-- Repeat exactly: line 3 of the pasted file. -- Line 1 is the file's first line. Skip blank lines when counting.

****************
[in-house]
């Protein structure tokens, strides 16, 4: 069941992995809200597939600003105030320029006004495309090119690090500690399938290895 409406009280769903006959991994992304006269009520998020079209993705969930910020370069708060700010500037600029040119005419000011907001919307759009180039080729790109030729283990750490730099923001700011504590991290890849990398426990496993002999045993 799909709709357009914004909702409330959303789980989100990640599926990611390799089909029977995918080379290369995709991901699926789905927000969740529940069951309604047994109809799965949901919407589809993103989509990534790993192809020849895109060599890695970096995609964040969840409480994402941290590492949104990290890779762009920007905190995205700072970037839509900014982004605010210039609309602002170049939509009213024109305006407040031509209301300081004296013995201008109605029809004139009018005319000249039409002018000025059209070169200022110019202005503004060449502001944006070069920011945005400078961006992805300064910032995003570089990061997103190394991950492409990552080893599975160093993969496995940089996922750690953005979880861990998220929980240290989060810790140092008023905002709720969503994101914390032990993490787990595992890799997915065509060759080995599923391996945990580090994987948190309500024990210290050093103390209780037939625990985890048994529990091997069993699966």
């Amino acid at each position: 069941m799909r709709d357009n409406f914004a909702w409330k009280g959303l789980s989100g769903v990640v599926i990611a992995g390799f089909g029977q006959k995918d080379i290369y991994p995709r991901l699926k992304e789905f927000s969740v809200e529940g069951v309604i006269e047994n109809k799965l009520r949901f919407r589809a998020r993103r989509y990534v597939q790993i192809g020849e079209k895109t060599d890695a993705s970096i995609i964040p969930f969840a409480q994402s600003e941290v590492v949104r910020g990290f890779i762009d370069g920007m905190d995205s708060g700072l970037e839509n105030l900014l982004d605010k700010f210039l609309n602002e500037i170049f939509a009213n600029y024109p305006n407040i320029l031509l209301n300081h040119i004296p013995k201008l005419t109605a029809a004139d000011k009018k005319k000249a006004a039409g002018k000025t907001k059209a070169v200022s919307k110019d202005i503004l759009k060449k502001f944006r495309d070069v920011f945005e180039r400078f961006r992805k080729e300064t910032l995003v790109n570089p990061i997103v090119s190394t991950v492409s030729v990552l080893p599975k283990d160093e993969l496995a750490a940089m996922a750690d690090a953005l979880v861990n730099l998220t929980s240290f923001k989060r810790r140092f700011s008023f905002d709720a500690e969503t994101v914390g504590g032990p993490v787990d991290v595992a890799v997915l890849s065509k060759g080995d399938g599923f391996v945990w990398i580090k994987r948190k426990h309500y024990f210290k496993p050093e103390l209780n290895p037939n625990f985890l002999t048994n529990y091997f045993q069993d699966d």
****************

């Amino acid at each position: 069941m799909r709709d357009n409406f914004a909702w409330k009280g959303l789980s989100g769903v990640v599926i990611a992995g390799f089909g029977q006959k995918d080379i290369y991994p995709r991901l699926k992304e789905f927000s969740v809200e529940g069951v309604i006269e047994n109809k799965l009520r949901f919407r589809a998020r993103r989509y990534v597939q790993i192809g020849e079209k895109t060599d890695a993705s970096i995609i964040p969930f969840a409480q994402s600003e941290v590492v949104r910020g990290f890779i762009d370069g920007m905190d995205s708060g700072l970037e839509n105030l900014l982004d605010k700010f210039l609309n602002e500037i170049f939509a009213n600029y024109p305006n407040i320029l031509l209301n300081h040119i004296p013995k201008l005419t109605a029809a004139d000011k009018k005319k000249a006004a039409g002018k000025t907001k059209a070169v200022s919307k110019d202005i503004l759009k060449k502001f944006r495309d070069v920011f945005e180039r400078f961006r992805k080729e300064t910032l995003v790109n570089p990061i997103v090119s190394t991950v492409s030729v990552l080893p599975k283990d160093e993969l496995a750490a940089m996922a750690d690090a953005l979880v861990n730099l998220t929980s240290f923001k989060r810790r140092f700011s008023f905002d709720a500690e969503t994101v914390g504590g032990p993490v787990d991290v595992a890799v997915l890849s065509k060759g080995d399938g599923f391996v945990w990398i580090k994987r948190k426990h309500y024990f210290k496993p050093e103390l209780n290895p037939n625990f985890l002999t048994n529990y091997f045993q069993d699966d």